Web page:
Years ago, I had the wonderful experience of attending a Lenten recollection conducted by then Bishop of Imus Chito Tagle, now Cardinal and Archbishop of Manila. One of the parables he reflected on was the Parable of the Lost Sheep. While it was simple, the insights I obtained were deep and imprinted a lasting memory. Particularly interesting was the thought that the lost sheep was “weak, dull, and rejected”. Probably, the same sheep may have been lost a number of times, yet even if the sheep could be ignored, the shepherd leaves the ninety-nine in the desert and go after the lost one until he finds it (perhaps again and again). And when he does find it, he sets it on his shoulders with great joy and, upon arrival home, he calls his friends and neighbors and says to them, ‘Rejoice with me because I have found my lost sheep’. (Lk. 15: 4-6)
This Sunday we reflect on the image of Jesus as the Good Shepherd who is devoted and faithful guardian of His flock. The fourth Sunday of Easter is known as Good Shepherd Sunday, and it is the World Day of Prayer for Vocations. We reflect on the role of the Bishops and Priests as they’re designated to lead, feed, nurture, comfort, correct and protect God’s flock — roles important to Church leaders. The earliest Christians saw Jesus as the Good Shepherd. Today’s Gospel offers us both comfort and great challenge. The comforting message is that when we are part of the flock, nobody can snatch us out of His Father’s hands (Jn. 10:29). The challenge is that Church and lay leaders alike should be good shepherds to those entrusted to their care. “Good” especially refers to being beautiful, faithful, caring, persevering. The Lord is so patient with us despite our weaknesses and fickle-mindedness.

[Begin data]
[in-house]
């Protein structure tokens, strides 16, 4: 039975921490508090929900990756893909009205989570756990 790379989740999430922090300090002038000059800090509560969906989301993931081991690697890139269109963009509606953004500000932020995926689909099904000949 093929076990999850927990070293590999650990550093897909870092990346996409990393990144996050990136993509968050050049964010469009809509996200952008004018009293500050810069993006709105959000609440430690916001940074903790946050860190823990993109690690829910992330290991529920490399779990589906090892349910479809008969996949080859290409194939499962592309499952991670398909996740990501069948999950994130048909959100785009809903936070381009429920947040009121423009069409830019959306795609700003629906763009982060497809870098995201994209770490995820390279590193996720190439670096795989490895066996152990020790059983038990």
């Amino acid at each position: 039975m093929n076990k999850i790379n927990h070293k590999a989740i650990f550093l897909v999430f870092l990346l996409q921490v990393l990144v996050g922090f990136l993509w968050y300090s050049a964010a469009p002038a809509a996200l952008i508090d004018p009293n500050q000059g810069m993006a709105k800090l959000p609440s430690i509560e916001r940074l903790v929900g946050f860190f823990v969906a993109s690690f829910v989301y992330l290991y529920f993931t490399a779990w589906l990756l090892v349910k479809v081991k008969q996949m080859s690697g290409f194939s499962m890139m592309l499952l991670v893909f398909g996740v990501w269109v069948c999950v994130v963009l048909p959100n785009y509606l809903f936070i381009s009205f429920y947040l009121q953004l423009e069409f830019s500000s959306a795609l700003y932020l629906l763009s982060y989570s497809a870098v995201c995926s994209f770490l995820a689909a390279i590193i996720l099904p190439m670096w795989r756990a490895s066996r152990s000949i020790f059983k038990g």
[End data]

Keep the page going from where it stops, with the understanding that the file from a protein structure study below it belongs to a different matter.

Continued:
Being a part of the flock is one great blessing. Jesus continues to comfort us, making His presence felt, sometimes in the simplest of ways but always profound in their effect. Jesus’ words are accompanied by peace, grace, and can always be trusted as these are coming from the One who cares for and loves us in every aspect of who we are. Jesus knows us far more deeply and comprehensively than how we even know ourselves.
“For the Lamb who is in the center of the throne will shepherd them and lead them to springs of life-giving water, and God will wipe away every tear from their eyes.” (Rev. 7: 17)